Why does an animal or plant use different kinds of fat?
Why are some animals higher in PUFA than others? And why are some higher in omega3 and others in omega6?
Why are coconuts and palmseeds so high in saturated fat?
And could the answer of the above questions mean something for the human organisms eating these animals or plants?
ps: these questions came to me while I was thinking about why some plants/fruits contain more anti-oxidants than others...
asked byPieter_D (10299)
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on May 02, 2010
at 04:15 AM
cold blooded animals have higher PUFA. warm blooded animals have higher saturated fat. Even within an animal, fat towards the center of the animal tends to be higher in saturated fat and fat towards the extremity higher in PUFA.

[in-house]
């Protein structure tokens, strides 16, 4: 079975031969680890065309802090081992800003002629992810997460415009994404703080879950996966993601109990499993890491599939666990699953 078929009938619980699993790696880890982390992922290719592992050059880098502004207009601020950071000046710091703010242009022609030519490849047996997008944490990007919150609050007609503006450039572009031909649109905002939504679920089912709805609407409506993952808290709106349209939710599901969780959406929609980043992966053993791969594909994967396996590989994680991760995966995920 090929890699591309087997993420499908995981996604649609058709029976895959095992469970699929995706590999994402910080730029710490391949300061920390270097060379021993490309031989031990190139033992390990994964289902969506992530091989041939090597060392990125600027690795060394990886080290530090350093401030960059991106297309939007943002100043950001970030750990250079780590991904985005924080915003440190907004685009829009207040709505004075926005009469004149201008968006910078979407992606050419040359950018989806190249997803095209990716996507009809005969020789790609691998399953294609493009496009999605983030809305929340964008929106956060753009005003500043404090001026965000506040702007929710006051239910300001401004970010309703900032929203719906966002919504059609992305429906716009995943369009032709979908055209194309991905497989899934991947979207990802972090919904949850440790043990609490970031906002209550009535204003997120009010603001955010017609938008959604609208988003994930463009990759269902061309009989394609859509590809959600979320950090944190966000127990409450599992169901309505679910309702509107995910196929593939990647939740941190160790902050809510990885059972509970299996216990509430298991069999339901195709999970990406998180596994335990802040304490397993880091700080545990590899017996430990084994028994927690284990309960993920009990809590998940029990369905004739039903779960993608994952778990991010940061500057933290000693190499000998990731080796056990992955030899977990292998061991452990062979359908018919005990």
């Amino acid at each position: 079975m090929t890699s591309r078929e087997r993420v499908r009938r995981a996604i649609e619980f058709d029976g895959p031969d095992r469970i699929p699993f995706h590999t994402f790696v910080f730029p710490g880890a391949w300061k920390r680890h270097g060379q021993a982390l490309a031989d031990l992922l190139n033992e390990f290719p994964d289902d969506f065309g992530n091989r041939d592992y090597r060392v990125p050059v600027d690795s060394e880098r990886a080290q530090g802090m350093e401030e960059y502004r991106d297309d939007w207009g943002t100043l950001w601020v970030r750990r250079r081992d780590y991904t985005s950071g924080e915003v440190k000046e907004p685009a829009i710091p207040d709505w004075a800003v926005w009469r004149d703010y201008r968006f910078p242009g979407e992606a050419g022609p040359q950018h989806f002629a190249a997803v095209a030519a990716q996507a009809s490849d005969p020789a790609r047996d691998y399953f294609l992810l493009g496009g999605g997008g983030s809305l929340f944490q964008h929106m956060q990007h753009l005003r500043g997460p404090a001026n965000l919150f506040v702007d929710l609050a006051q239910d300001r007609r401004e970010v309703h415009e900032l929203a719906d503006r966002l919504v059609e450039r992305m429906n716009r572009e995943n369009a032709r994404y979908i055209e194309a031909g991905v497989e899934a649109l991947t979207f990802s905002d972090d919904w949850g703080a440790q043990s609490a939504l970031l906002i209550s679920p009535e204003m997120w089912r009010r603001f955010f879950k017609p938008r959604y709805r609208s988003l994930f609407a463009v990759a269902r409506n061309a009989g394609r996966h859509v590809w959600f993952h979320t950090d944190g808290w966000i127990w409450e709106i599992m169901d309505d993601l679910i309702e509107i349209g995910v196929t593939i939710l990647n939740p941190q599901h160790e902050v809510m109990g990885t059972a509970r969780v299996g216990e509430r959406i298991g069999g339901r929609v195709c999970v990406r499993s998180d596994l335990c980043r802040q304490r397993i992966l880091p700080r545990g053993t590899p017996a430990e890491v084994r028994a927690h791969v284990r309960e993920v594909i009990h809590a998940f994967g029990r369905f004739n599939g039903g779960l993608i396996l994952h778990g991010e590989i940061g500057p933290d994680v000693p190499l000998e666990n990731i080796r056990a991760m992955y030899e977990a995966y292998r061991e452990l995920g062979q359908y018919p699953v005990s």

on April 29, 2010
at 02:23 AM
It is not so much related to the fat being liquid but rather to it being stable. The nuts in warm climates have evolved to have oils that are more stable in warm climates, this leads to high saturated content and low polyunsaturated content (since in stability saturated > monounsaturated > polyunsaturated). The nuts in colder climates have not had this evolutionary pressure so you don't see high saturated content in most of those nuts.